WARD, Hon. John (1725-88).
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Family and Education
b. 22 Feb. 1725, 1st s. of John, 6th Baron Ward (Visct. Dudley and Ward 1763), by his 1st w. Anna Maria, da. of Charles Bourchier, of Clontarf, co. Dublin; half-bro. of Hon. William Ward. educ. Oriel, Oxf. 1743. m. 15 July 1788, Mary Baker, wid., da. of Gamaliel Fair of Norf., s.p. suc. fa. as 2nd Visct. Dudley and Ward 6 May 1774.
Ward was returned for Marlborough on Lord Bruce’s interest, and was classed by Dupplin as a Tory. About his candidature for Worcestershire his cousin, Charles Townshend, wrote to Lady Townshend, 23 Aug. 1760:1
He tells me ... he believes he shall have no opposition ... but surely, even without any opposition, an expensive election for Worcestershire is a little inconsistent with Mr. Ward’s income and his father’s parsimony. Our cousin lives over his father’s gateway, with a mother-in-law, and is in distress during the winter; in the spring he addresses himself to some of the largest fortunes in England and is disappointed, in the summer he shifts the scene and stands a contested county election. His design of marrying well may have been to get down from the gateway, to secure his inheritance, and escape from his stepmother, but I do not see how an expensive canvass of a county is a natural or direct cure for a covetous father or a fickle mistress.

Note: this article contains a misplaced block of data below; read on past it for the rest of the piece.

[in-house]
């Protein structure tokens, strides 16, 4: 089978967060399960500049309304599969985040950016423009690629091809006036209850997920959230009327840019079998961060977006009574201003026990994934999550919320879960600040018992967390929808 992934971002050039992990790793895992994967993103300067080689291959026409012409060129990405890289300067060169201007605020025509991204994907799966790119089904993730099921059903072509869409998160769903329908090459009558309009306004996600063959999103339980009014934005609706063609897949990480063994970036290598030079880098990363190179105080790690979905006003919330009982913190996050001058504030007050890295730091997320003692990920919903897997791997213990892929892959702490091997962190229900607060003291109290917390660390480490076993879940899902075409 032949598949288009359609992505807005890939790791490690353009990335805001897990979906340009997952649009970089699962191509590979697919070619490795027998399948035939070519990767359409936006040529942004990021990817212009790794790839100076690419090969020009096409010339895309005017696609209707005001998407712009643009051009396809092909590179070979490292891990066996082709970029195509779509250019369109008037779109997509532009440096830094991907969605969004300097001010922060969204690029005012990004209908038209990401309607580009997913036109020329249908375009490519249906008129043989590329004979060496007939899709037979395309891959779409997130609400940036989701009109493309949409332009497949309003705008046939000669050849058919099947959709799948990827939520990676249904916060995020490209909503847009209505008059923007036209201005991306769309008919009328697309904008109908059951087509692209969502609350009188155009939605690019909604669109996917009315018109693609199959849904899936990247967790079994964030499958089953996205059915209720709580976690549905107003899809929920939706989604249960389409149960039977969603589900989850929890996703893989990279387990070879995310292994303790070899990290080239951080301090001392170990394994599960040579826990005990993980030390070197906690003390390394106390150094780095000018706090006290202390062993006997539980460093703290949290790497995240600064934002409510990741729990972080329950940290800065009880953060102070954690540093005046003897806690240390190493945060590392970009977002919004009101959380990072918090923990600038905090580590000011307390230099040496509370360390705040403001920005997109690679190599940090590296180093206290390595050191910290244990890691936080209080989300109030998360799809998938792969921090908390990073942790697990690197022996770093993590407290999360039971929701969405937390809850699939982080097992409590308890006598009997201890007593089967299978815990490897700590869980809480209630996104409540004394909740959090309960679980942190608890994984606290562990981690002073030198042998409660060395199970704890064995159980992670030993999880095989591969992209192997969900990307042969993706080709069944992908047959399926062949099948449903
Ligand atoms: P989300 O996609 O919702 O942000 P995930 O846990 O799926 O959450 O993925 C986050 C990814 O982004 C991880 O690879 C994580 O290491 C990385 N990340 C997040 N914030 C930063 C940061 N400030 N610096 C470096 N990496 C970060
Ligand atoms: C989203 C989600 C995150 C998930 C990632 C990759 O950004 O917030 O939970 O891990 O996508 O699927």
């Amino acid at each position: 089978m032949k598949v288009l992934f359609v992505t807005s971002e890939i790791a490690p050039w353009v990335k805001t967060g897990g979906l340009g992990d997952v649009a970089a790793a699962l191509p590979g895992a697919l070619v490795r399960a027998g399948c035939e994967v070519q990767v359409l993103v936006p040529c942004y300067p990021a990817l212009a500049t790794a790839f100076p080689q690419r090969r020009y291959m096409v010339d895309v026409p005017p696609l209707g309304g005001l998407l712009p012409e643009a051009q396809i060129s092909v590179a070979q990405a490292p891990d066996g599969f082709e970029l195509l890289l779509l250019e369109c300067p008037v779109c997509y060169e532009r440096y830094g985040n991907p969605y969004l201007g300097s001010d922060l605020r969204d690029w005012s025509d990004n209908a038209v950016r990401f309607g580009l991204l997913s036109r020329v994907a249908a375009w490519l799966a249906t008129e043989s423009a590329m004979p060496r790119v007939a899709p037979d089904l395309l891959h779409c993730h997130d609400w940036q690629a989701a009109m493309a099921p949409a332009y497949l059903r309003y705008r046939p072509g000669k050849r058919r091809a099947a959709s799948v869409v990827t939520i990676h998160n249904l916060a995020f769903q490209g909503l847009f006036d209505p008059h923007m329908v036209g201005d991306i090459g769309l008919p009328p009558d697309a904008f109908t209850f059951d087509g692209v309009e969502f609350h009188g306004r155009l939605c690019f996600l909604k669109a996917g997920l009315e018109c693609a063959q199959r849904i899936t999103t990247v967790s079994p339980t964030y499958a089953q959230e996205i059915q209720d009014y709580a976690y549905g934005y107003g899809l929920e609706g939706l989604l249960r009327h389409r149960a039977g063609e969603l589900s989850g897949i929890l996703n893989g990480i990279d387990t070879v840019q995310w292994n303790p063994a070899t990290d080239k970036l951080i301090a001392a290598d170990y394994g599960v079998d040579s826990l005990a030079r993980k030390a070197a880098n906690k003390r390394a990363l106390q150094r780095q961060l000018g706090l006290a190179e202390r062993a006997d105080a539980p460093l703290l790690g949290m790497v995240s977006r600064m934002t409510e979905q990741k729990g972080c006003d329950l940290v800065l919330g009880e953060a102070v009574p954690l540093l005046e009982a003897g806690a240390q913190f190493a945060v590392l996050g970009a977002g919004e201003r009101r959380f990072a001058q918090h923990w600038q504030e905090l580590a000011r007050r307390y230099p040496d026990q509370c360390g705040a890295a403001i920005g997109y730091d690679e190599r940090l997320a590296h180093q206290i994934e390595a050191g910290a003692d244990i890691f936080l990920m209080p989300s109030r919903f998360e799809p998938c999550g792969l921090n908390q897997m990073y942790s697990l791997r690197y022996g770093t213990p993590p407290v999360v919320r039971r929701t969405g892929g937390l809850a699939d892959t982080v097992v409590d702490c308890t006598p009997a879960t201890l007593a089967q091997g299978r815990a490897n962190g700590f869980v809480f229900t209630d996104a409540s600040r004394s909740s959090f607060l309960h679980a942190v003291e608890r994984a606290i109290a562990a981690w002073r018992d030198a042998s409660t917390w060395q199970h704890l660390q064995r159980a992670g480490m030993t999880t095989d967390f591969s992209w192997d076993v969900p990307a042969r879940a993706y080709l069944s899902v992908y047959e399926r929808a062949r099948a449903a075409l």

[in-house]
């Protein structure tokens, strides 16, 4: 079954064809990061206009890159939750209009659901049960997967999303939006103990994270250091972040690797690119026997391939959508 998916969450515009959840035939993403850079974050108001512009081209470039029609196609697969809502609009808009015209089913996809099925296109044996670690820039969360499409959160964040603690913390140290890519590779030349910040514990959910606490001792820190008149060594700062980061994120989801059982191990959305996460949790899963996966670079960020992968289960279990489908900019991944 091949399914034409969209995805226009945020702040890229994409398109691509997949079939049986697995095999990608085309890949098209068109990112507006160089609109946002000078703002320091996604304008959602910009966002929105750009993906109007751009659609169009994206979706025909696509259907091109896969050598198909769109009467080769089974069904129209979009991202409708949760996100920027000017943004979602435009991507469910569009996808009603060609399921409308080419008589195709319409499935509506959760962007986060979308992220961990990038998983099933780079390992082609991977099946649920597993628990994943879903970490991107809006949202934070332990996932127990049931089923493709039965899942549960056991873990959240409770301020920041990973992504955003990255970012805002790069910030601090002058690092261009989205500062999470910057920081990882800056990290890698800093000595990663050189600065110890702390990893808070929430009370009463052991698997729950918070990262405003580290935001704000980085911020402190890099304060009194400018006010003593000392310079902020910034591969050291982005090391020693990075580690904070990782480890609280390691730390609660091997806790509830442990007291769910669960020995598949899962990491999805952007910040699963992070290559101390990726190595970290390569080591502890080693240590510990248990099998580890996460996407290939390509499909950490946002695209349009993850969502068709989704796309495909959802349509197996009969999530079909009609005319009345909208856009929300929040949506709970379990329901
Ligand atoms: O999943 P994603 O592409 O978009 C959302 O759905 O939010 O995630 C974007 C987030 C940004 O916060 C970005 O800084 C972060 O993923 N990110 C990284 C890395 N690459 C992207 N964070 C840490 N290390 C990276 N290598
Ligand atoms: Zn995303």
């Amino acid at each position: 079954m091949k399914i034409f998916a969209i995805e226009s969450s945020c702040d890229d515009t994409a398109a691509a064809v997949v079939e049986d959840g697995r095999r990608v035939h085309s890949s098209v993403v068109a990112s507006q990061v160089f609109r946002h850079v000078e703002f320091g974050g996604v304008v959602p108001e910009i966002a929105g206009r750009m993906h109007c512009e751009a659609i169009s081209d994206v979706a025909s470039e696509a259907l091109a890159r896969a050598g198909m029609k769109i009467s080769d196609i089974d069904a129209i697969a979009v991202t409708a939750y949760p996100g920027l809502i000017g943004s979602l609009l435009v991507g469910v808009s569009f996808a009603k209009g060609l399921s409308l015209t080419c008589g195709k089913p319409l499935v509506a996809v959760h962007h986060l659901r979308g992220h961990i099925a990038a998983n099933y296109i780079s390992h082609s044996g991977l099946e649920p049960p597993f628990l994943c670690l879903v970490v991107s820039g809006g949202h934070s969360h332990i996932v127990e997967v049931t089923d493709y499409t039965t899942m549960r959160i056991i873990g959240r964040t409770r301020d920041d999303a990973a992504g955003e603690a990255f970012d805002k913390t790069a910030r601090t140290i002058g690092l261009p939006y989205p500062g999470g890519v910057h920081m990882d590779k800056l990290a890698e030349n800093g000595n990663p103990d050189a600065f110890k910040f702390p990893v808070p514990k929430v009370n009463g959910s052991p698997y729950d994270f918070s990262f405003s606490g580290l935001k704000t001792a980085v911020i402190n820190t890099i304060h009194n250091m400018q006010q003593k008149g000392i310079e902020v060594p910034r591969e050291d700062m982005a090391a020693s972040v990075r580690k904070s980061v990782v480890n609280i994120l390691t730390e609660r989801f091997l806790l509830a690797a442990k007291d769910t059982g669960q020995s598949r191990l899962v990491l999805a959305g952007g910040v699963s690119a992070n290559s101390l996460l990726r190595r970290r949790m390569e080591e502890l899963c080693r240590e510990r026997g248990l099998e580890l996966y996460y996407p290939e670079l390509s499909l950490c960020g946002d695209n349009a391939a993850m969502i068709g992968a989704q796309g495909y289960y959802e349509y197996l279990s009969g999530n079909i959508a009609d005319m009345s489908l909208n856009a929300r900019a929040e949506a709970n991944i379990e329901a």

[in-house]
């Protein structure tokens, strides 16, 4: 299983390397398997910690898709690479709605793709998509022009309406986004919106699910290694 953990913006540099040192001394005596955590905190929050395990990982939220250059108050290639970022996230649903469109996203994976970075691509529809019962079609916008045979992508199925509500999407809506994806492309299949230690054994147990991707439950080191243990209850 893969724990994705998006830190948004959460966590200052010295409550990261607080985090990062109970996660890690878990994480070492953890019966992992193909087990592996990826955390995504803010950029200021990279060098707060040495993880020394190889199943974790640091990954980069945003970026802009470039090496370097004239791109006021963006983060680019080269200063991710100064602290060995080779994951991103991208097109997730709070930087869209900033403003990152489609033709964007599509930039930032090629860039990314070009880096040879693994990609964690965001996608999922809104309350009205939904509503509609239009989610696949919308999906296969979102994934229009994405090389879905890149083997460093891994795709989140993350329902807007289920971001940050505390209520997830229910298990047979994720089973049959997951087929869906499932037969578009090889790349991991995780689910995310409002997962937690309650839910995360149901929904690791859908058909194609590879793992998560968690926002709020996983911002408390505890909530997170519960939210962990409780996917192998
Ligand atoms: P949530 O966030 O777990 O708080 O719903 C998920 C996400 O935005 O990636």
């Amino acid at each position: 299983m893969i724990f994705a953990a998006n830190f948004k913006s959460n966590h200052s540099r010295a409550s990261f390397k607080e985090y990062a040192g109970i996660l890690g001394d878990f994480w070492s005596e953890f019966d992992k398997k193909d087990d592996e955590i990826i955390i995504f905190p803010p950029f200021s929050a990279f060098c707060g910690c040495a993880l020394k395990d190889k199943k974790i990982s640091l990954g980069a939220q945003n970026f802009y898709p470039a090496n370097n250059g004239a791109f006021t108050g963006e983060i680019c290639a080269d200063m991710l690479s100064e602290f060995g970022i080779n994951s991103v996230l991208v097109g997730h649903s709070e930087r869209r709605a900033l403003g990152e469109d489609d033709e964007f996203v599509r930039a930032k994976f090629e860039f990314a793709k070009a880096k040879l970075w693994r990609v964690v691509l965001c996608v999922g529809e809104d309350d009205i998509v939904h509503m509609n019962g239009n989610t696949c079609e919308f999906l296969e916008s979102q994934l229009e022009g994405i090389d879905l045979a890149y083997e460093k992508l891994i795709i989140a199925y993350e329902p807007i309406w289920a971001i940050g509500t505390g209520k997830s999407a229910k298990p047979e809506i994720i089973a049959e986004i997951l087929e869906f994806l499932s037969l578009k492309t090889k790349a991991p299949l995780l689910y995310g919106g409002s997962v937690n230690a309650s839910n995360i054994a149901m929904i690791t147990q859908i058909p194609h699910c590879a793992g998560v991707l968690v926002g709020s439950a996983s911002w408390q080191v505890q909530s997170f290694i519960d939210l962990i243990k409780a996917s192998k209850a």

Returned unopposed for the county in 1761, he supported the Bute and Grenville Administrations. On 19 Jan. 1764 he seconded the Address, but his position as M.P. for Worcestershire led him to support Dowdeswell’s attempt to repeal the cider duty. In January and February 1764, he spoke on this subject three times—‘for the repeal, but temperate’.2 In Rockingham’s list of July 1765 he was classed as an opponent. He voted against the repeal of the Stamp Act, 22 Feb. 1766, and, while normally supporting Chatham, spoke and voted against Administration on the land tax, 27 Feb. 1767.
Henceforth he regularly supported Administration, but no further speeches are reported before 1771. His most interesting speeches after that were: 2 Feb. 1774, for a bill ‘to prevent vexatious removals of the poor’; 25 Feb. 1774, for making Grenville’s Election Act permanent (the one occasion after 1767 when he is known to have voted against Administration); 23 Mar. 1774, for the Boston port bill; and 22 Apr. 1774, for the bill to take away the charter of Massachusetts Bay.3 As a peer, he continued to support North’s Administration.
He died 10 Oct. 1788.